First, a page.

Birds, Beasts & Bandits

The transformation that the Western Ghats, bordering the states of Karnataka and Tamil Nadu has undergone, over the last decade is legendary, thanks to one event which was the hunting down of a man, who ruled the wilderness for over 3 decades. An undisputed master of the jungles, the man spelt terror in the wilds, was idolized like Robin Hood at the hamlets bordering the jungles, gave sleepless nights to the special task forces and forest guards – was an omnipresent phantom of the woods – Koose Munuswamy Veerapan.

Such was his control over the forest ranges of Mudumalai right up to Sathyamangalam, driving down the Kollegal stretch or the B.R.Hills, MM Hills roads was fraught with great risk, for a chance encounter with this dreaded bandit. When he kidnapped Wildlife activists and Photographers- Krupa Shanker and Senani from their homes at Bandipur, no one gave them a chance in hell to get back alive. That they did return from the jaws of death, after almost a fortnight in the jungles with this Phantom of the woods, are the contents of this 175 page, 15 chapter thriller, an absolutely engrossing sequence of events detailed in right earnest, making for a very captivating read.


It is amazing how two very different personalities – one an outlaw who lives culling elephants for tusks, felling sandalwood for cash, and the other an environmentalist duo, concerned about nature and wildlife, almost two different ends of the spectrum, can gradually start admiring each other’s talent and actually end up respecting each other’s traits. This in essence, is what the whole book is about.


Krupa and Senani make their strategies and moves, with the slow deliberation of one obsessed with every detail, while the alarmingly moody Veerapan meanwhile seems to follow impulse ahead of reason. Their diametrically opposed paths actually converge at one point, when the dreaded elephant slaughterer stakes claim for protection of the elephants.

There are some insights into the psyche of the bandit that positively glisten. For example, his knowledge of the jungle, his ability to enact hunt sequences, and his brilliant reproduction of animal calls, luring them into his trap are simply magical. His eye for detail, his quest for knowledge, his passion for art (song and dance), his expertise with medicine and faith in destiny are traits that speak for his persona.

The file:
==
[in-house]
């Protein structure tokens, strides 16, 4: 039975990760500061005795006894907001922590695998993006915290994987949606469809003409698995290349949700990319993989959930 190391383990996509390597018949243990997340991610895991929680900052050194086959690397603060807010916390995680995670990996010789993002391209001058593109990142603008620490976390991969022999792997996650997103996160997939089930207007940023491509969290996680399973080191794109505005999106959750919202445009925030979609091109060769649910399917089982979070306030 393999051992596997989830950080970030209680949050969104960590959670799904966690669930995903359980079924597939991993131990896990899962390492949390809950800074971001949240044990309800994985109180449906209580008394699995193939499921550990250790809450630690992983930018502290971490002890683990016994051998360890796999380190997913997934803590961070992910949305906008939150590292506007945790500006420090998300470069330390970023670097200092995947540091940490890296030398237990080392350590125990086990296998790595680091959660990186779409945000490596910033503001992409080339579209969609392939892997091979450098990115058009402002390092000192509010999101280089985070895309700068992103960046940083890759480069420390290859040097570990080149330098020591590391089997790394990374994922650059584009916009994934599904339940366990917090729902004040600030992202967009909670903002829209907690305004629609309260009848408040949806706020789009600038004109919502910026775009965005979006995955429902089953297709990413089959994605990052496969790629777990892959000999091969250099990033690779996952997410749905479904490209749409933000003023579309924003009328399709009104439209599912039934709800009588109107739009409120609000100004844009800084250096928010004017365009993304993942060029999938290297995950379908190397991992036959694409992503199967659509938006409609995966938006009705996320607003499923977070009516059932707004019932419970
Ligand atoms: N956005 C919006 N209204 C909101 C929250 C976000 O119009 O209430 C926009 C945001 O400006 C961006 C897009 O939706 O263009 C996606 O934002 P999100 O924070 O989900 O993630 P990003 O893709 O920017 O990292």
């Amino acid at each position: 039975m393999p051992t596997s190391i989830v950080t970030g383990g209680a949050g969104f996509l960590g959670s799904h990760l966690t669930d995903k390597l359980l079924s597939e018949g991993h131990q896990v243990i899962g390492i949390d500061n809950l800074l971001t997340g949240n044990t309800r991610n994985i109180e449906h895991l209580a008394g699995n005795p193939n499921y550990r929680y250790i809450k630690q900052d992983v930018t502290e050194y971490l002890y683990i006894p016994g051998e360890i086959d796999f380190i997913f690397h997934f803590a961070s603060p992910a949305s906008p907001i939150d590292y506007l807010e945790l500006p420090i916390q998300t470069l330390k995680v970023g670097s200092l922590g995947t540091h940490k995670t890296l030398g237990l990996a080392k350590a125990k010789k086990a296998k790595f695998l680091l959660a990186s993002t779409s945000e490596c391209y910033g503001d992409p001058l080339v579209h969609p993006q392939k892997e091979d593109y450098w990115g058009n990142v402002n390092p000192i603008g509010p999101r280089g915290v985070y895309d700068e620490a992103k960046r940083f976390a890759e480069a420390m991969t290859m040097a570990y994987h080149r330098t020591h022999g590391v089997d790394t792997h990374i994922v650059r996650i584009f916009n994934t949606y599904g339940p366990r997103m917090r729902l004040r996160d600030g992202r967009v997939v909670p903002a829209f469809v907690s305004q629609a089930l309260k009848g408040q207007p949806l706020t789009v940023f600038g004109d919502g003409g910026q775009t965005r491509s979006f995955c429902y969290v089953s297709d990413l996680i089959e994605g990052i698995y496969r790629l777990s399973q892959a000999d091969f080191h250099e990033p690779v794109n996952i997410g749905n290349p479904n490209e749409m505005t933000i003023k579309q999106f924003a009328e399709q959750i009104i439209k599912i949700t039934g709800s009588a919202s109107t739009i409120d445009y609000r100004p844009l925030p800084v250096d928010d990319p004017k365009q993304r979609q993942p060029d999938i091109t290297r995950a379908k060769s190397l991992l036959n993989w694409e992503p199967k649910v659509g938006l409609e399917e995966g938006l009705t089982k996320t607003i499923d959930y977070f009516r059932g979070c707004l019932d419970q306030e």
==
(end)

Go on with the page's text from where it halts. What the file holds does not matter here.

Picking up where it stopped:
It is amazing that the bandit quickly grasps the depth of knowledge that Senani and Krupa possess and almost adores interactions with them, after the initial outburst. Towards the end, the brigand is a devout pupil eagerly lapping up the information dished out by the duo, and opens up on his personal life, especially about his family. Finally when the time comes to part ways, the dreaded criminal actually turns sentimental, and the narration cannot be brushed aside as a Stockholm syndrome of the authors.


The authors subtly expose the stupidity of some of those who hound them after their release, people who seek to verify the brigands “Black Magic” skills, his supernatural abilities etc.

Similarly, their attempts to soften and sober down the fiery tone of the outlaw, and succeeding in recording a pleading speech to the Government, which is eventually mistaken for submissiveness and weakening of stance is a turn of events that would put a Hollywood thriller to shame, while also blowing the lid on the attitude of the people in power in assuming things and drawing conclusions based on wild imaginations.

If there is something to point out as ‘could have been better’ it is possibly the language and the choice of words, which at times is a bit of a letdown, lacking the class and suave, which this unique experience possibly deserves and could have made a more compelling portrayal. However, the characters, the environment and the flow of events are so strong, it kind of carries you through, masking the inadequacies.

Overall a must have book in your personal collection, for events like these, do come rare . . .

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